South Korean police ID possible serial killer responsible for 9 murders over 30 years ago

South Korean police announced today that authorities have identified a suspect wanted in nine murders that took place between 1986 and 1991.  The suspect is a 56-year-old man who is serving a life sentence for the 1994 rape and murder of his sister-in-law.

Police said technological improvement of DNA analysis enabled authorities to extract DNA samples from evidence that was not previously possible.

Seoul’s senior police officer said:

I express my deep condolences to the victims and their families, as well as the Korean public, for not having been able to solve this case for a long time.  We will do our best to discover the truth with a sense of historical responsibility.

Yesterday, Wayne County Prosecutor Kym Worthy announced that a suspected serial killer was charged in the murders of four women since 2018.  It is believed the four women were sex workers.  Worthy said they are investigating two other murders believed to be committed by the same man.

We worked tirelessly to make sure we can bring [the women] some modicum of justice, of respect and dignity, no matter what they were engaged in before, during and after they were reported missing.

[To the families and friends of the women, Worthy said:]

We truly care about the person that you loved and the person that you lost.

In the days after Tim’s body was found, I remember reading news articles stating that “privately,” some in law enforcement were relieved Tim had been dumped in Wayne County because that meant Wayne County Medical Examiner Werner Spitz would be conducting the autopsy instead of Oakland County Medical Examiner Robert J. Sillery.  I remember thinking, wow, that is a real stretch for a silver lining here.  It would be decades before I would understand the true level of Sillery’s incompetence.

And it would be decades before I comprehended how “lucky” we were that Tim was dumped in Wayne County.  Kym Worthy is to Jessica Cooper as Werner Spitz was to Robert Sillery.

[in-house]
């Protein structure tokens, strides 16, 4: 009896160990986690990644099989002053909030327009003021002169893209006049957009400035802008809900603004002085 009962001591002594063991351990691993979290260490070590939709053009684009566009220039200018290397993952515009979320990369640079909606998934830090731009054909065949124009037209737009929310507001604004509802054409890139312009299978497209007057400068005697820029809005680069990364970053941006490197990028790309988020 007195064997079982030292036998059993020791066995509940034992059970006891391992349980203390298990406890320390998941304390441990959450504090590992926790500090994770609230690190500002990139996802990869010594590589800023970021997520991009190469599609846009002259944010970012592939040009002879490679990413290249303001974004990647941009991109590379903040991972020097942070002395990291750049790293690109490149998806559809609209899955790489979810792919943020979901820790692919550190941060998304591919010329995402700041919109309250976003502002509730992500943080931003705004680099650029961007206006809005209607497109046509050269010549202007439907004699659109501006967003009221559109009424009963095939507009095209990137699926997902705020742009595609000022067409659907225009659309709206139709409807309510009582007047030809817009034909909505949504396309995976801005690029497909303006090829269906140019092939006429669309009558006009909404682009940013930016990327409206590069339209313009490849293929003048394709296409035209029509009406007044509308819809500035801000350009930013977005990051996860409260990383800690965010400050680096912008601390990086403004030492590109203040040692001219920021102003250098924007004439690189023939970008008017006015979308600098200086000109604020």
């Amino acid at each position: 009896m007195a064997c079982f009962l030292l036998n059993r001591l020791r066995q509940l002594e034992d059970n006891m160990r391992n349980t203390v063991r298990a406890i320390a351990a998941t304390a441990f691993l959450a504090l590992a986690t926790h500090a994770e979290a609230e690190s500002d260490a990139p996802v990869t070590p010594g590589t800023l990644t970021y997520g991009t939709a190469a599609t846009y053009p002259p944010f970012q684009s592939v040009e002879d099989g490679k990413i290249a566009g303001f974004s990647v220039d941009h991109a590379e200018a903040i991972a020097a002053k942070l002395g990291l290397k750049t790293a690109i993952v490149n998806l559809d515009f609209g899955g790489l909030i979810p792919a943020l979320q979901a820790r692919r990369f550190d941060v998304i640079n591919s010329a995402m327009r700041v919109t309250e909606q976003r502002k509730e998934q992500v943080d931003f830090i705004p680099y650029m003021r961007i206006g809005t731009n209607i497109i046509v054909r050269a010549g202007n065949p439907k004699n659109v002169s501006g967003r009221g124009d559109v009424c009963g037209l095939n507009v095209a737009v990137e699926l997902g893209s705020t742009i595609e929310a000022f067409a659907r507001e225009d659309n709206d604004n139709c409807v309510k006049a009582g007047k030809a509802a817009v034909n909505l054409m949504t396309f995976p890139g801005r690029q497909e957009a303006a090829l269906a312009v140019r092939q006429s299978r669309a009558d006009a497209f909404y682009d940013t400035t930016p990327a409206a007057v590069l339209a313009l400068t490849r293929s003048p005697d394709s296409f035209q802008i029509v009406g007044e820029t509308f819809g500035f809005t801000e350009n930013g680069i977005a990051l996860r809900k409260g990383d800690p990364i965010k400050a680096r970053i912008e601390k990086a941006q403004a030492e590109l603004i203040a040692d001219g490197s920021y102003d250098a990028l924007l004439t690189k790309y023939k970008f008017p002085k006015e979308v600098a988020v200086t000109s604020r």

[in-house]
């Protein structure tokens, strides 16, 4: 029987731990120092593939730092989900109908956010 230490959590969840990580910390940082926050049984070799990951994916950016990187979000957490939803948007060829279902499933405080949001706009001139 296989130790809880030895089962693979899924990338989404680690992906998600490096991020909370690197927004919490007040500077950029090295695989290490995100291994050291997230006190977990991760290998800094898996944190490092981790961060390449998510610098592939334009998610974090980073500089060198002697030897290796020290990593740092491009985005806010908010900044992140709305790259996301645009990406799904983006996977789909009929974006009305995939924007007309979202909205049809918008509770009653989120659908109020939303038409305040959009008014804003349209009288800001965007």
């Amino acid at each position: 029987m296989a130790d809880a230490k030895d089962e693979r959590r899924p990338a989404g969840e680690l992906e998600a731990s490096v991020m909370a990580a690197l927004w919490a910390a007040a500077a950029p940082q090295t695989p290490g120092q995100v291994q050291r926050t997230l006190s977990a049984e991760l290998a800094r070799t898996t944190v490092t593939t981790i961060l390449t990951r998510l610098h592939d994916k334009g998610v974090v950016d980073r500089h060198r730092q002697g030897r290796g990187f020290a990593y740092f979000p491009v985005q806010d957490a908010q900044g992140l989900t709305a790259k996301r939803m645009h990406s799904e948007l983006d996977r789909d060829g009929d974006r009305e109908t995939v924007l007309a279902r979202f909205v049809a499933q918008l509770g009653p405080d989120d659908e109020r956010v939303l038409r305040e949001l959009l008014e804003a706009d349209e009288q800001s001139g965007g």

It’s National Forensic Science Week

Believe it or not, this is National Forensic Science Week.

Here is a link to Bode Technology, with an explanation about their role in human DNA analysis.

Bode Technology serves the law enforcement and identification markets and is unique in that it provides both state-of-the-art human DNA analysis and innovative DNA collection products. The range of Bode’s services include diverse offerings such as high-throughput DNA testing services, casework analysis, missing person identification, private and CODIS databanking of convicted offenders or arrestees, as well as paternity identification. Our patented DNA collection systems are in use worldwide for collections of DNA from convicted offenders and arrestees, from crime scenes, as well as from parents and children for genealogy and identification services. By leveraging the strength and experience of our research and development teams and casework analysts, Bode Technology offers worldwide DNA analysis services, consulting, training, and validation services on a customized basis.

State-of-the-art, even with limited, deteriorated evidence that was not stored properly.  Is there any reason not to go forward with this?  The evidence can sit on a shelf or given the best shot to reveal some answers.  If the magic hairs in this case are so important, they must be evaluated using state-of-the-art DNA analysis.

“Why This Scientist Keeps Receiving Packages of Serial Killer’s Hair.”

Thank you very much to a reader who sent me this article from today’s New York Times.  The article does a great job of describing advancements in the processing of rootless hair shafts for DNA, the players involved in this testing, and the cases that have been solved using this technology.  Earlier this summer, podcaster Nina Innsted sent me information about this new technology and its use in catching the Golden State Killer, as well as in identifying murder victims in New Hampshire.